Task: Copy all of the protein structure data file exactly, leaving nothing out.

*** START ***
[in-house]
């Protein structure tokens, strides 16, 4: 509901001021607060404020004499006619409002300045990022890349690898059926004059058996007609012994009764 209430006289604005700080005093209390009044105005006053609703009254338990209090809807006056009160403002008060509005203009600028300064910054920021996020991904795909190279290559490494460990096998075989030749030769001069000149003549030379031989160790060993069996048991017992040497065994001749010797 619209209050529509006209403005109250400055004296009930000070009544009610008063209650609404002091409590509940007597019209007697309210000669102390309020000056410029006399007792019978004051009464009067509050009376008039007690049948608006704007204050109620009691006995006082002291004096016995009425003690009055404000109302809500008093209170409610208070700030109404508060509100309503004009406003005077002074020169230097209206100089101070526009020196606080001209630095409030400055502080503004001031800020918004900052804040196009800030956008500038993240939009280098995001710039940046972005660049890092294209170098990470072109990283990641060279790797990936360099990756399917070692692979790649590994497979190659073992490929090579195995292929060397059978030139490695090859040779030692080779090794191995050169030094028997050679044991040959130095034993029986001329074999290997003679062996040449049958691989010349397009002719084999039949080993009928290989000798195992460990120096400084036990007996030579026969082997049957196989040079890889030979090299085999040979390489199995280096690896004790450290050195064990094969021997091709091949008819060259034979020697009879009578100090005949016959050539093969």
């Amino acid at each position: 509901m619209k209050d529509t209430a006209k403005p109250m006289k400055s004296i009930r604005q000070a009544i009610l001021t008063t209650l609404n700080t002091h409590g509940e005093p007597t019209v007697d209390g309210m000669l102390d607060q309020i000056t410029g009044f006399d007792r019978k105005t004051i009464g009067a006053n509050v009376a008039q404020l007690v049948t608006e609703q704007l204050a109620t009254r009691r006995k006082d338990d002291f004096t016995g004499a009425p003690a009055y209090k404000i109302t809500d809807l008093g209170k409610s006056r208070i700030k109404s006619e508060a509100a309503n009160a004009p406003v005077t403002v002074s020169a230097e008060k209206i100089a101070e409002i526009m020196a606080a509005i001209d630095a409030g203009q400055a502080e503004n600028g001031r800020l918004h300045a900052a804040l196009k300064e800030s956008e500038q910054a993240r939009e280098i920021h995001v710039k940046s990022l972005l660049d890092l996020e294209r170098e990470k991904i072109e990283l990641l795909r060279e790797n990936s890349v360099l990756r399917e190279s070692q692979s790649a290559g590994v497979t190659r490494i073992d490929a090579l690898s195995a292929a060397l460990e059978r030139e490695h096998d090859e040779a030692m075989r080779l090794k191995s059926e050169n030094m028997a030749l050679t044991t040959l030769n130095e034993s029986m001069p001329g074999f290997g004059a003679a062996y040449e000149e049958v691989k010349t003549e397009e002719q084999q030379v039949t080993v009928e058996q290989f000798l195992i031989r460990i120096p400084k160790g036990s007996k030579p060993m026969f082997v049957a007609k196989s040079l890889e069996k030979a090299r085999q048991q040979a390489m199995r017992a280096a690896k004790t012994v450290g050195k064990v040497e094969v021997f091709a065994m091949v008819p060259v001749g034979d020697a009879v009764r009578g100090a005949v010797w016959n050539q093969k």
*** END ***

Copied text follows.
[in-house]
């Protein structure tokens, strides 16, 4: 509901001021607060404020004499006619409002300045990022890349690898059926004059058996007609012994009764 209430006289604005700080005093209390009044105005006053609703009254338990209090809807006056009160403002008060509005203009600028300064910054920021996020991904795909190279290559490494460990096998075989030749030769001069000149003549030379031989160790060993069996048991017992040497065994001749010797 619209209050529509006209403005109250400055004296009930000070009544009610008063209650609404002091409590509940007597019209007697309210000669102390309020000056410029006399007792019978004051009464009067509050009376008039007690049948608006704007204050109620009691006995006082002291004096016995009425003690009055404000109302809500008093209170409610208070700030109404508060509100309503004009406003005077002074020169230097209206100089101070526009020196606080001209630095409030400055502080503004001031800020918004900052804040196009800030956008500038993240939009280098995001710039940046972005660049890092294209170098990470072109990283990641060279790797990936360099990756399917070692692979790649590994497979190659073992490929090579195995292929060397059978030139490695090859040779030692080779090794191995050169030094028997050679044991040959130095034993029986001329074999290997003679062996040449049958691989010349397009002719084999039949080993009928290989000798195992460990120096400084036990007996030579026969082997049957196989040079890889030979090299085999040979390489199995280096690896004790450290050195064990094969021997091709091949008819060259034979020697009879009578100090005949016959050539093969």
């Amino acid at each position: 509901m619209k209050d529509t209430a006209k403005p109250m006289k400055s004296i009930r604005q000070a009544i009610l001021t008063t209650l609404n700080t002091h409590g509940e005093p007597t019209v007697d209390g309210m000669l102390d607060q309020i000056t410029g009044f006399d007792r019978k105005t004051i009464g009067a006053n509050v009376a008039q404020l007690v049948t608006e609703q704007l204050a109620t009254r009691r006995k006082d338990d002291f004096t016995g004499a009425p003690a009055y209090k404000i109302t809500d809807l008093g209170k409610s006056r208070i700030k109404s006619e508060a509100a309503n009160a004009p406003v005077t403002v002074s020169a230097e008060k209206i100089a101070e409002i526009m020196a606080a509005i001209d630095a409030g203009q400055a502080e503004n600028g001031r800020l918004h300045a900052a804040l196009k300064e800030s956008e500038q910054a993240r939009e280098i920021h995001v710039k940046s990022l972005l660049d890092l996020e294209r170098e990470k991904i072109e990283l990641l795909r060279e790797n990936s890349v360099l990756r399917e190279s070692q692979s790649a290559g590994v497979t190659r490494i073992d490929a090579l690898s195995a292929a060397l460990e059978r030139e490695h096998d090859e040779a030692m075989r080779l090794k191995s059926e050169n030094m028997a030749l050679t044991t040959l030769n130095e034993s029986m001069p001329g074999f290997g004059a003679a062996y040449e000149e049958v691989k010349t003549e397009e002719q084999q030379v039949t080993v009928e058996q290989f000798l195992i031989r460990i120096p400084k160790g036990s007996k030579p060993m026969f082997v049957a007609k196989s040079l890889e069996k030979a090299r085999q048991q040979a390489m199995r017992a280096a690896k004790t012994v450290g050195k064990v040497e094969v021997f091709a065994m091949v008819p060259v001749g034979d020697a009879v009764r009578g100090a005949v010797w016959n050539q093969k």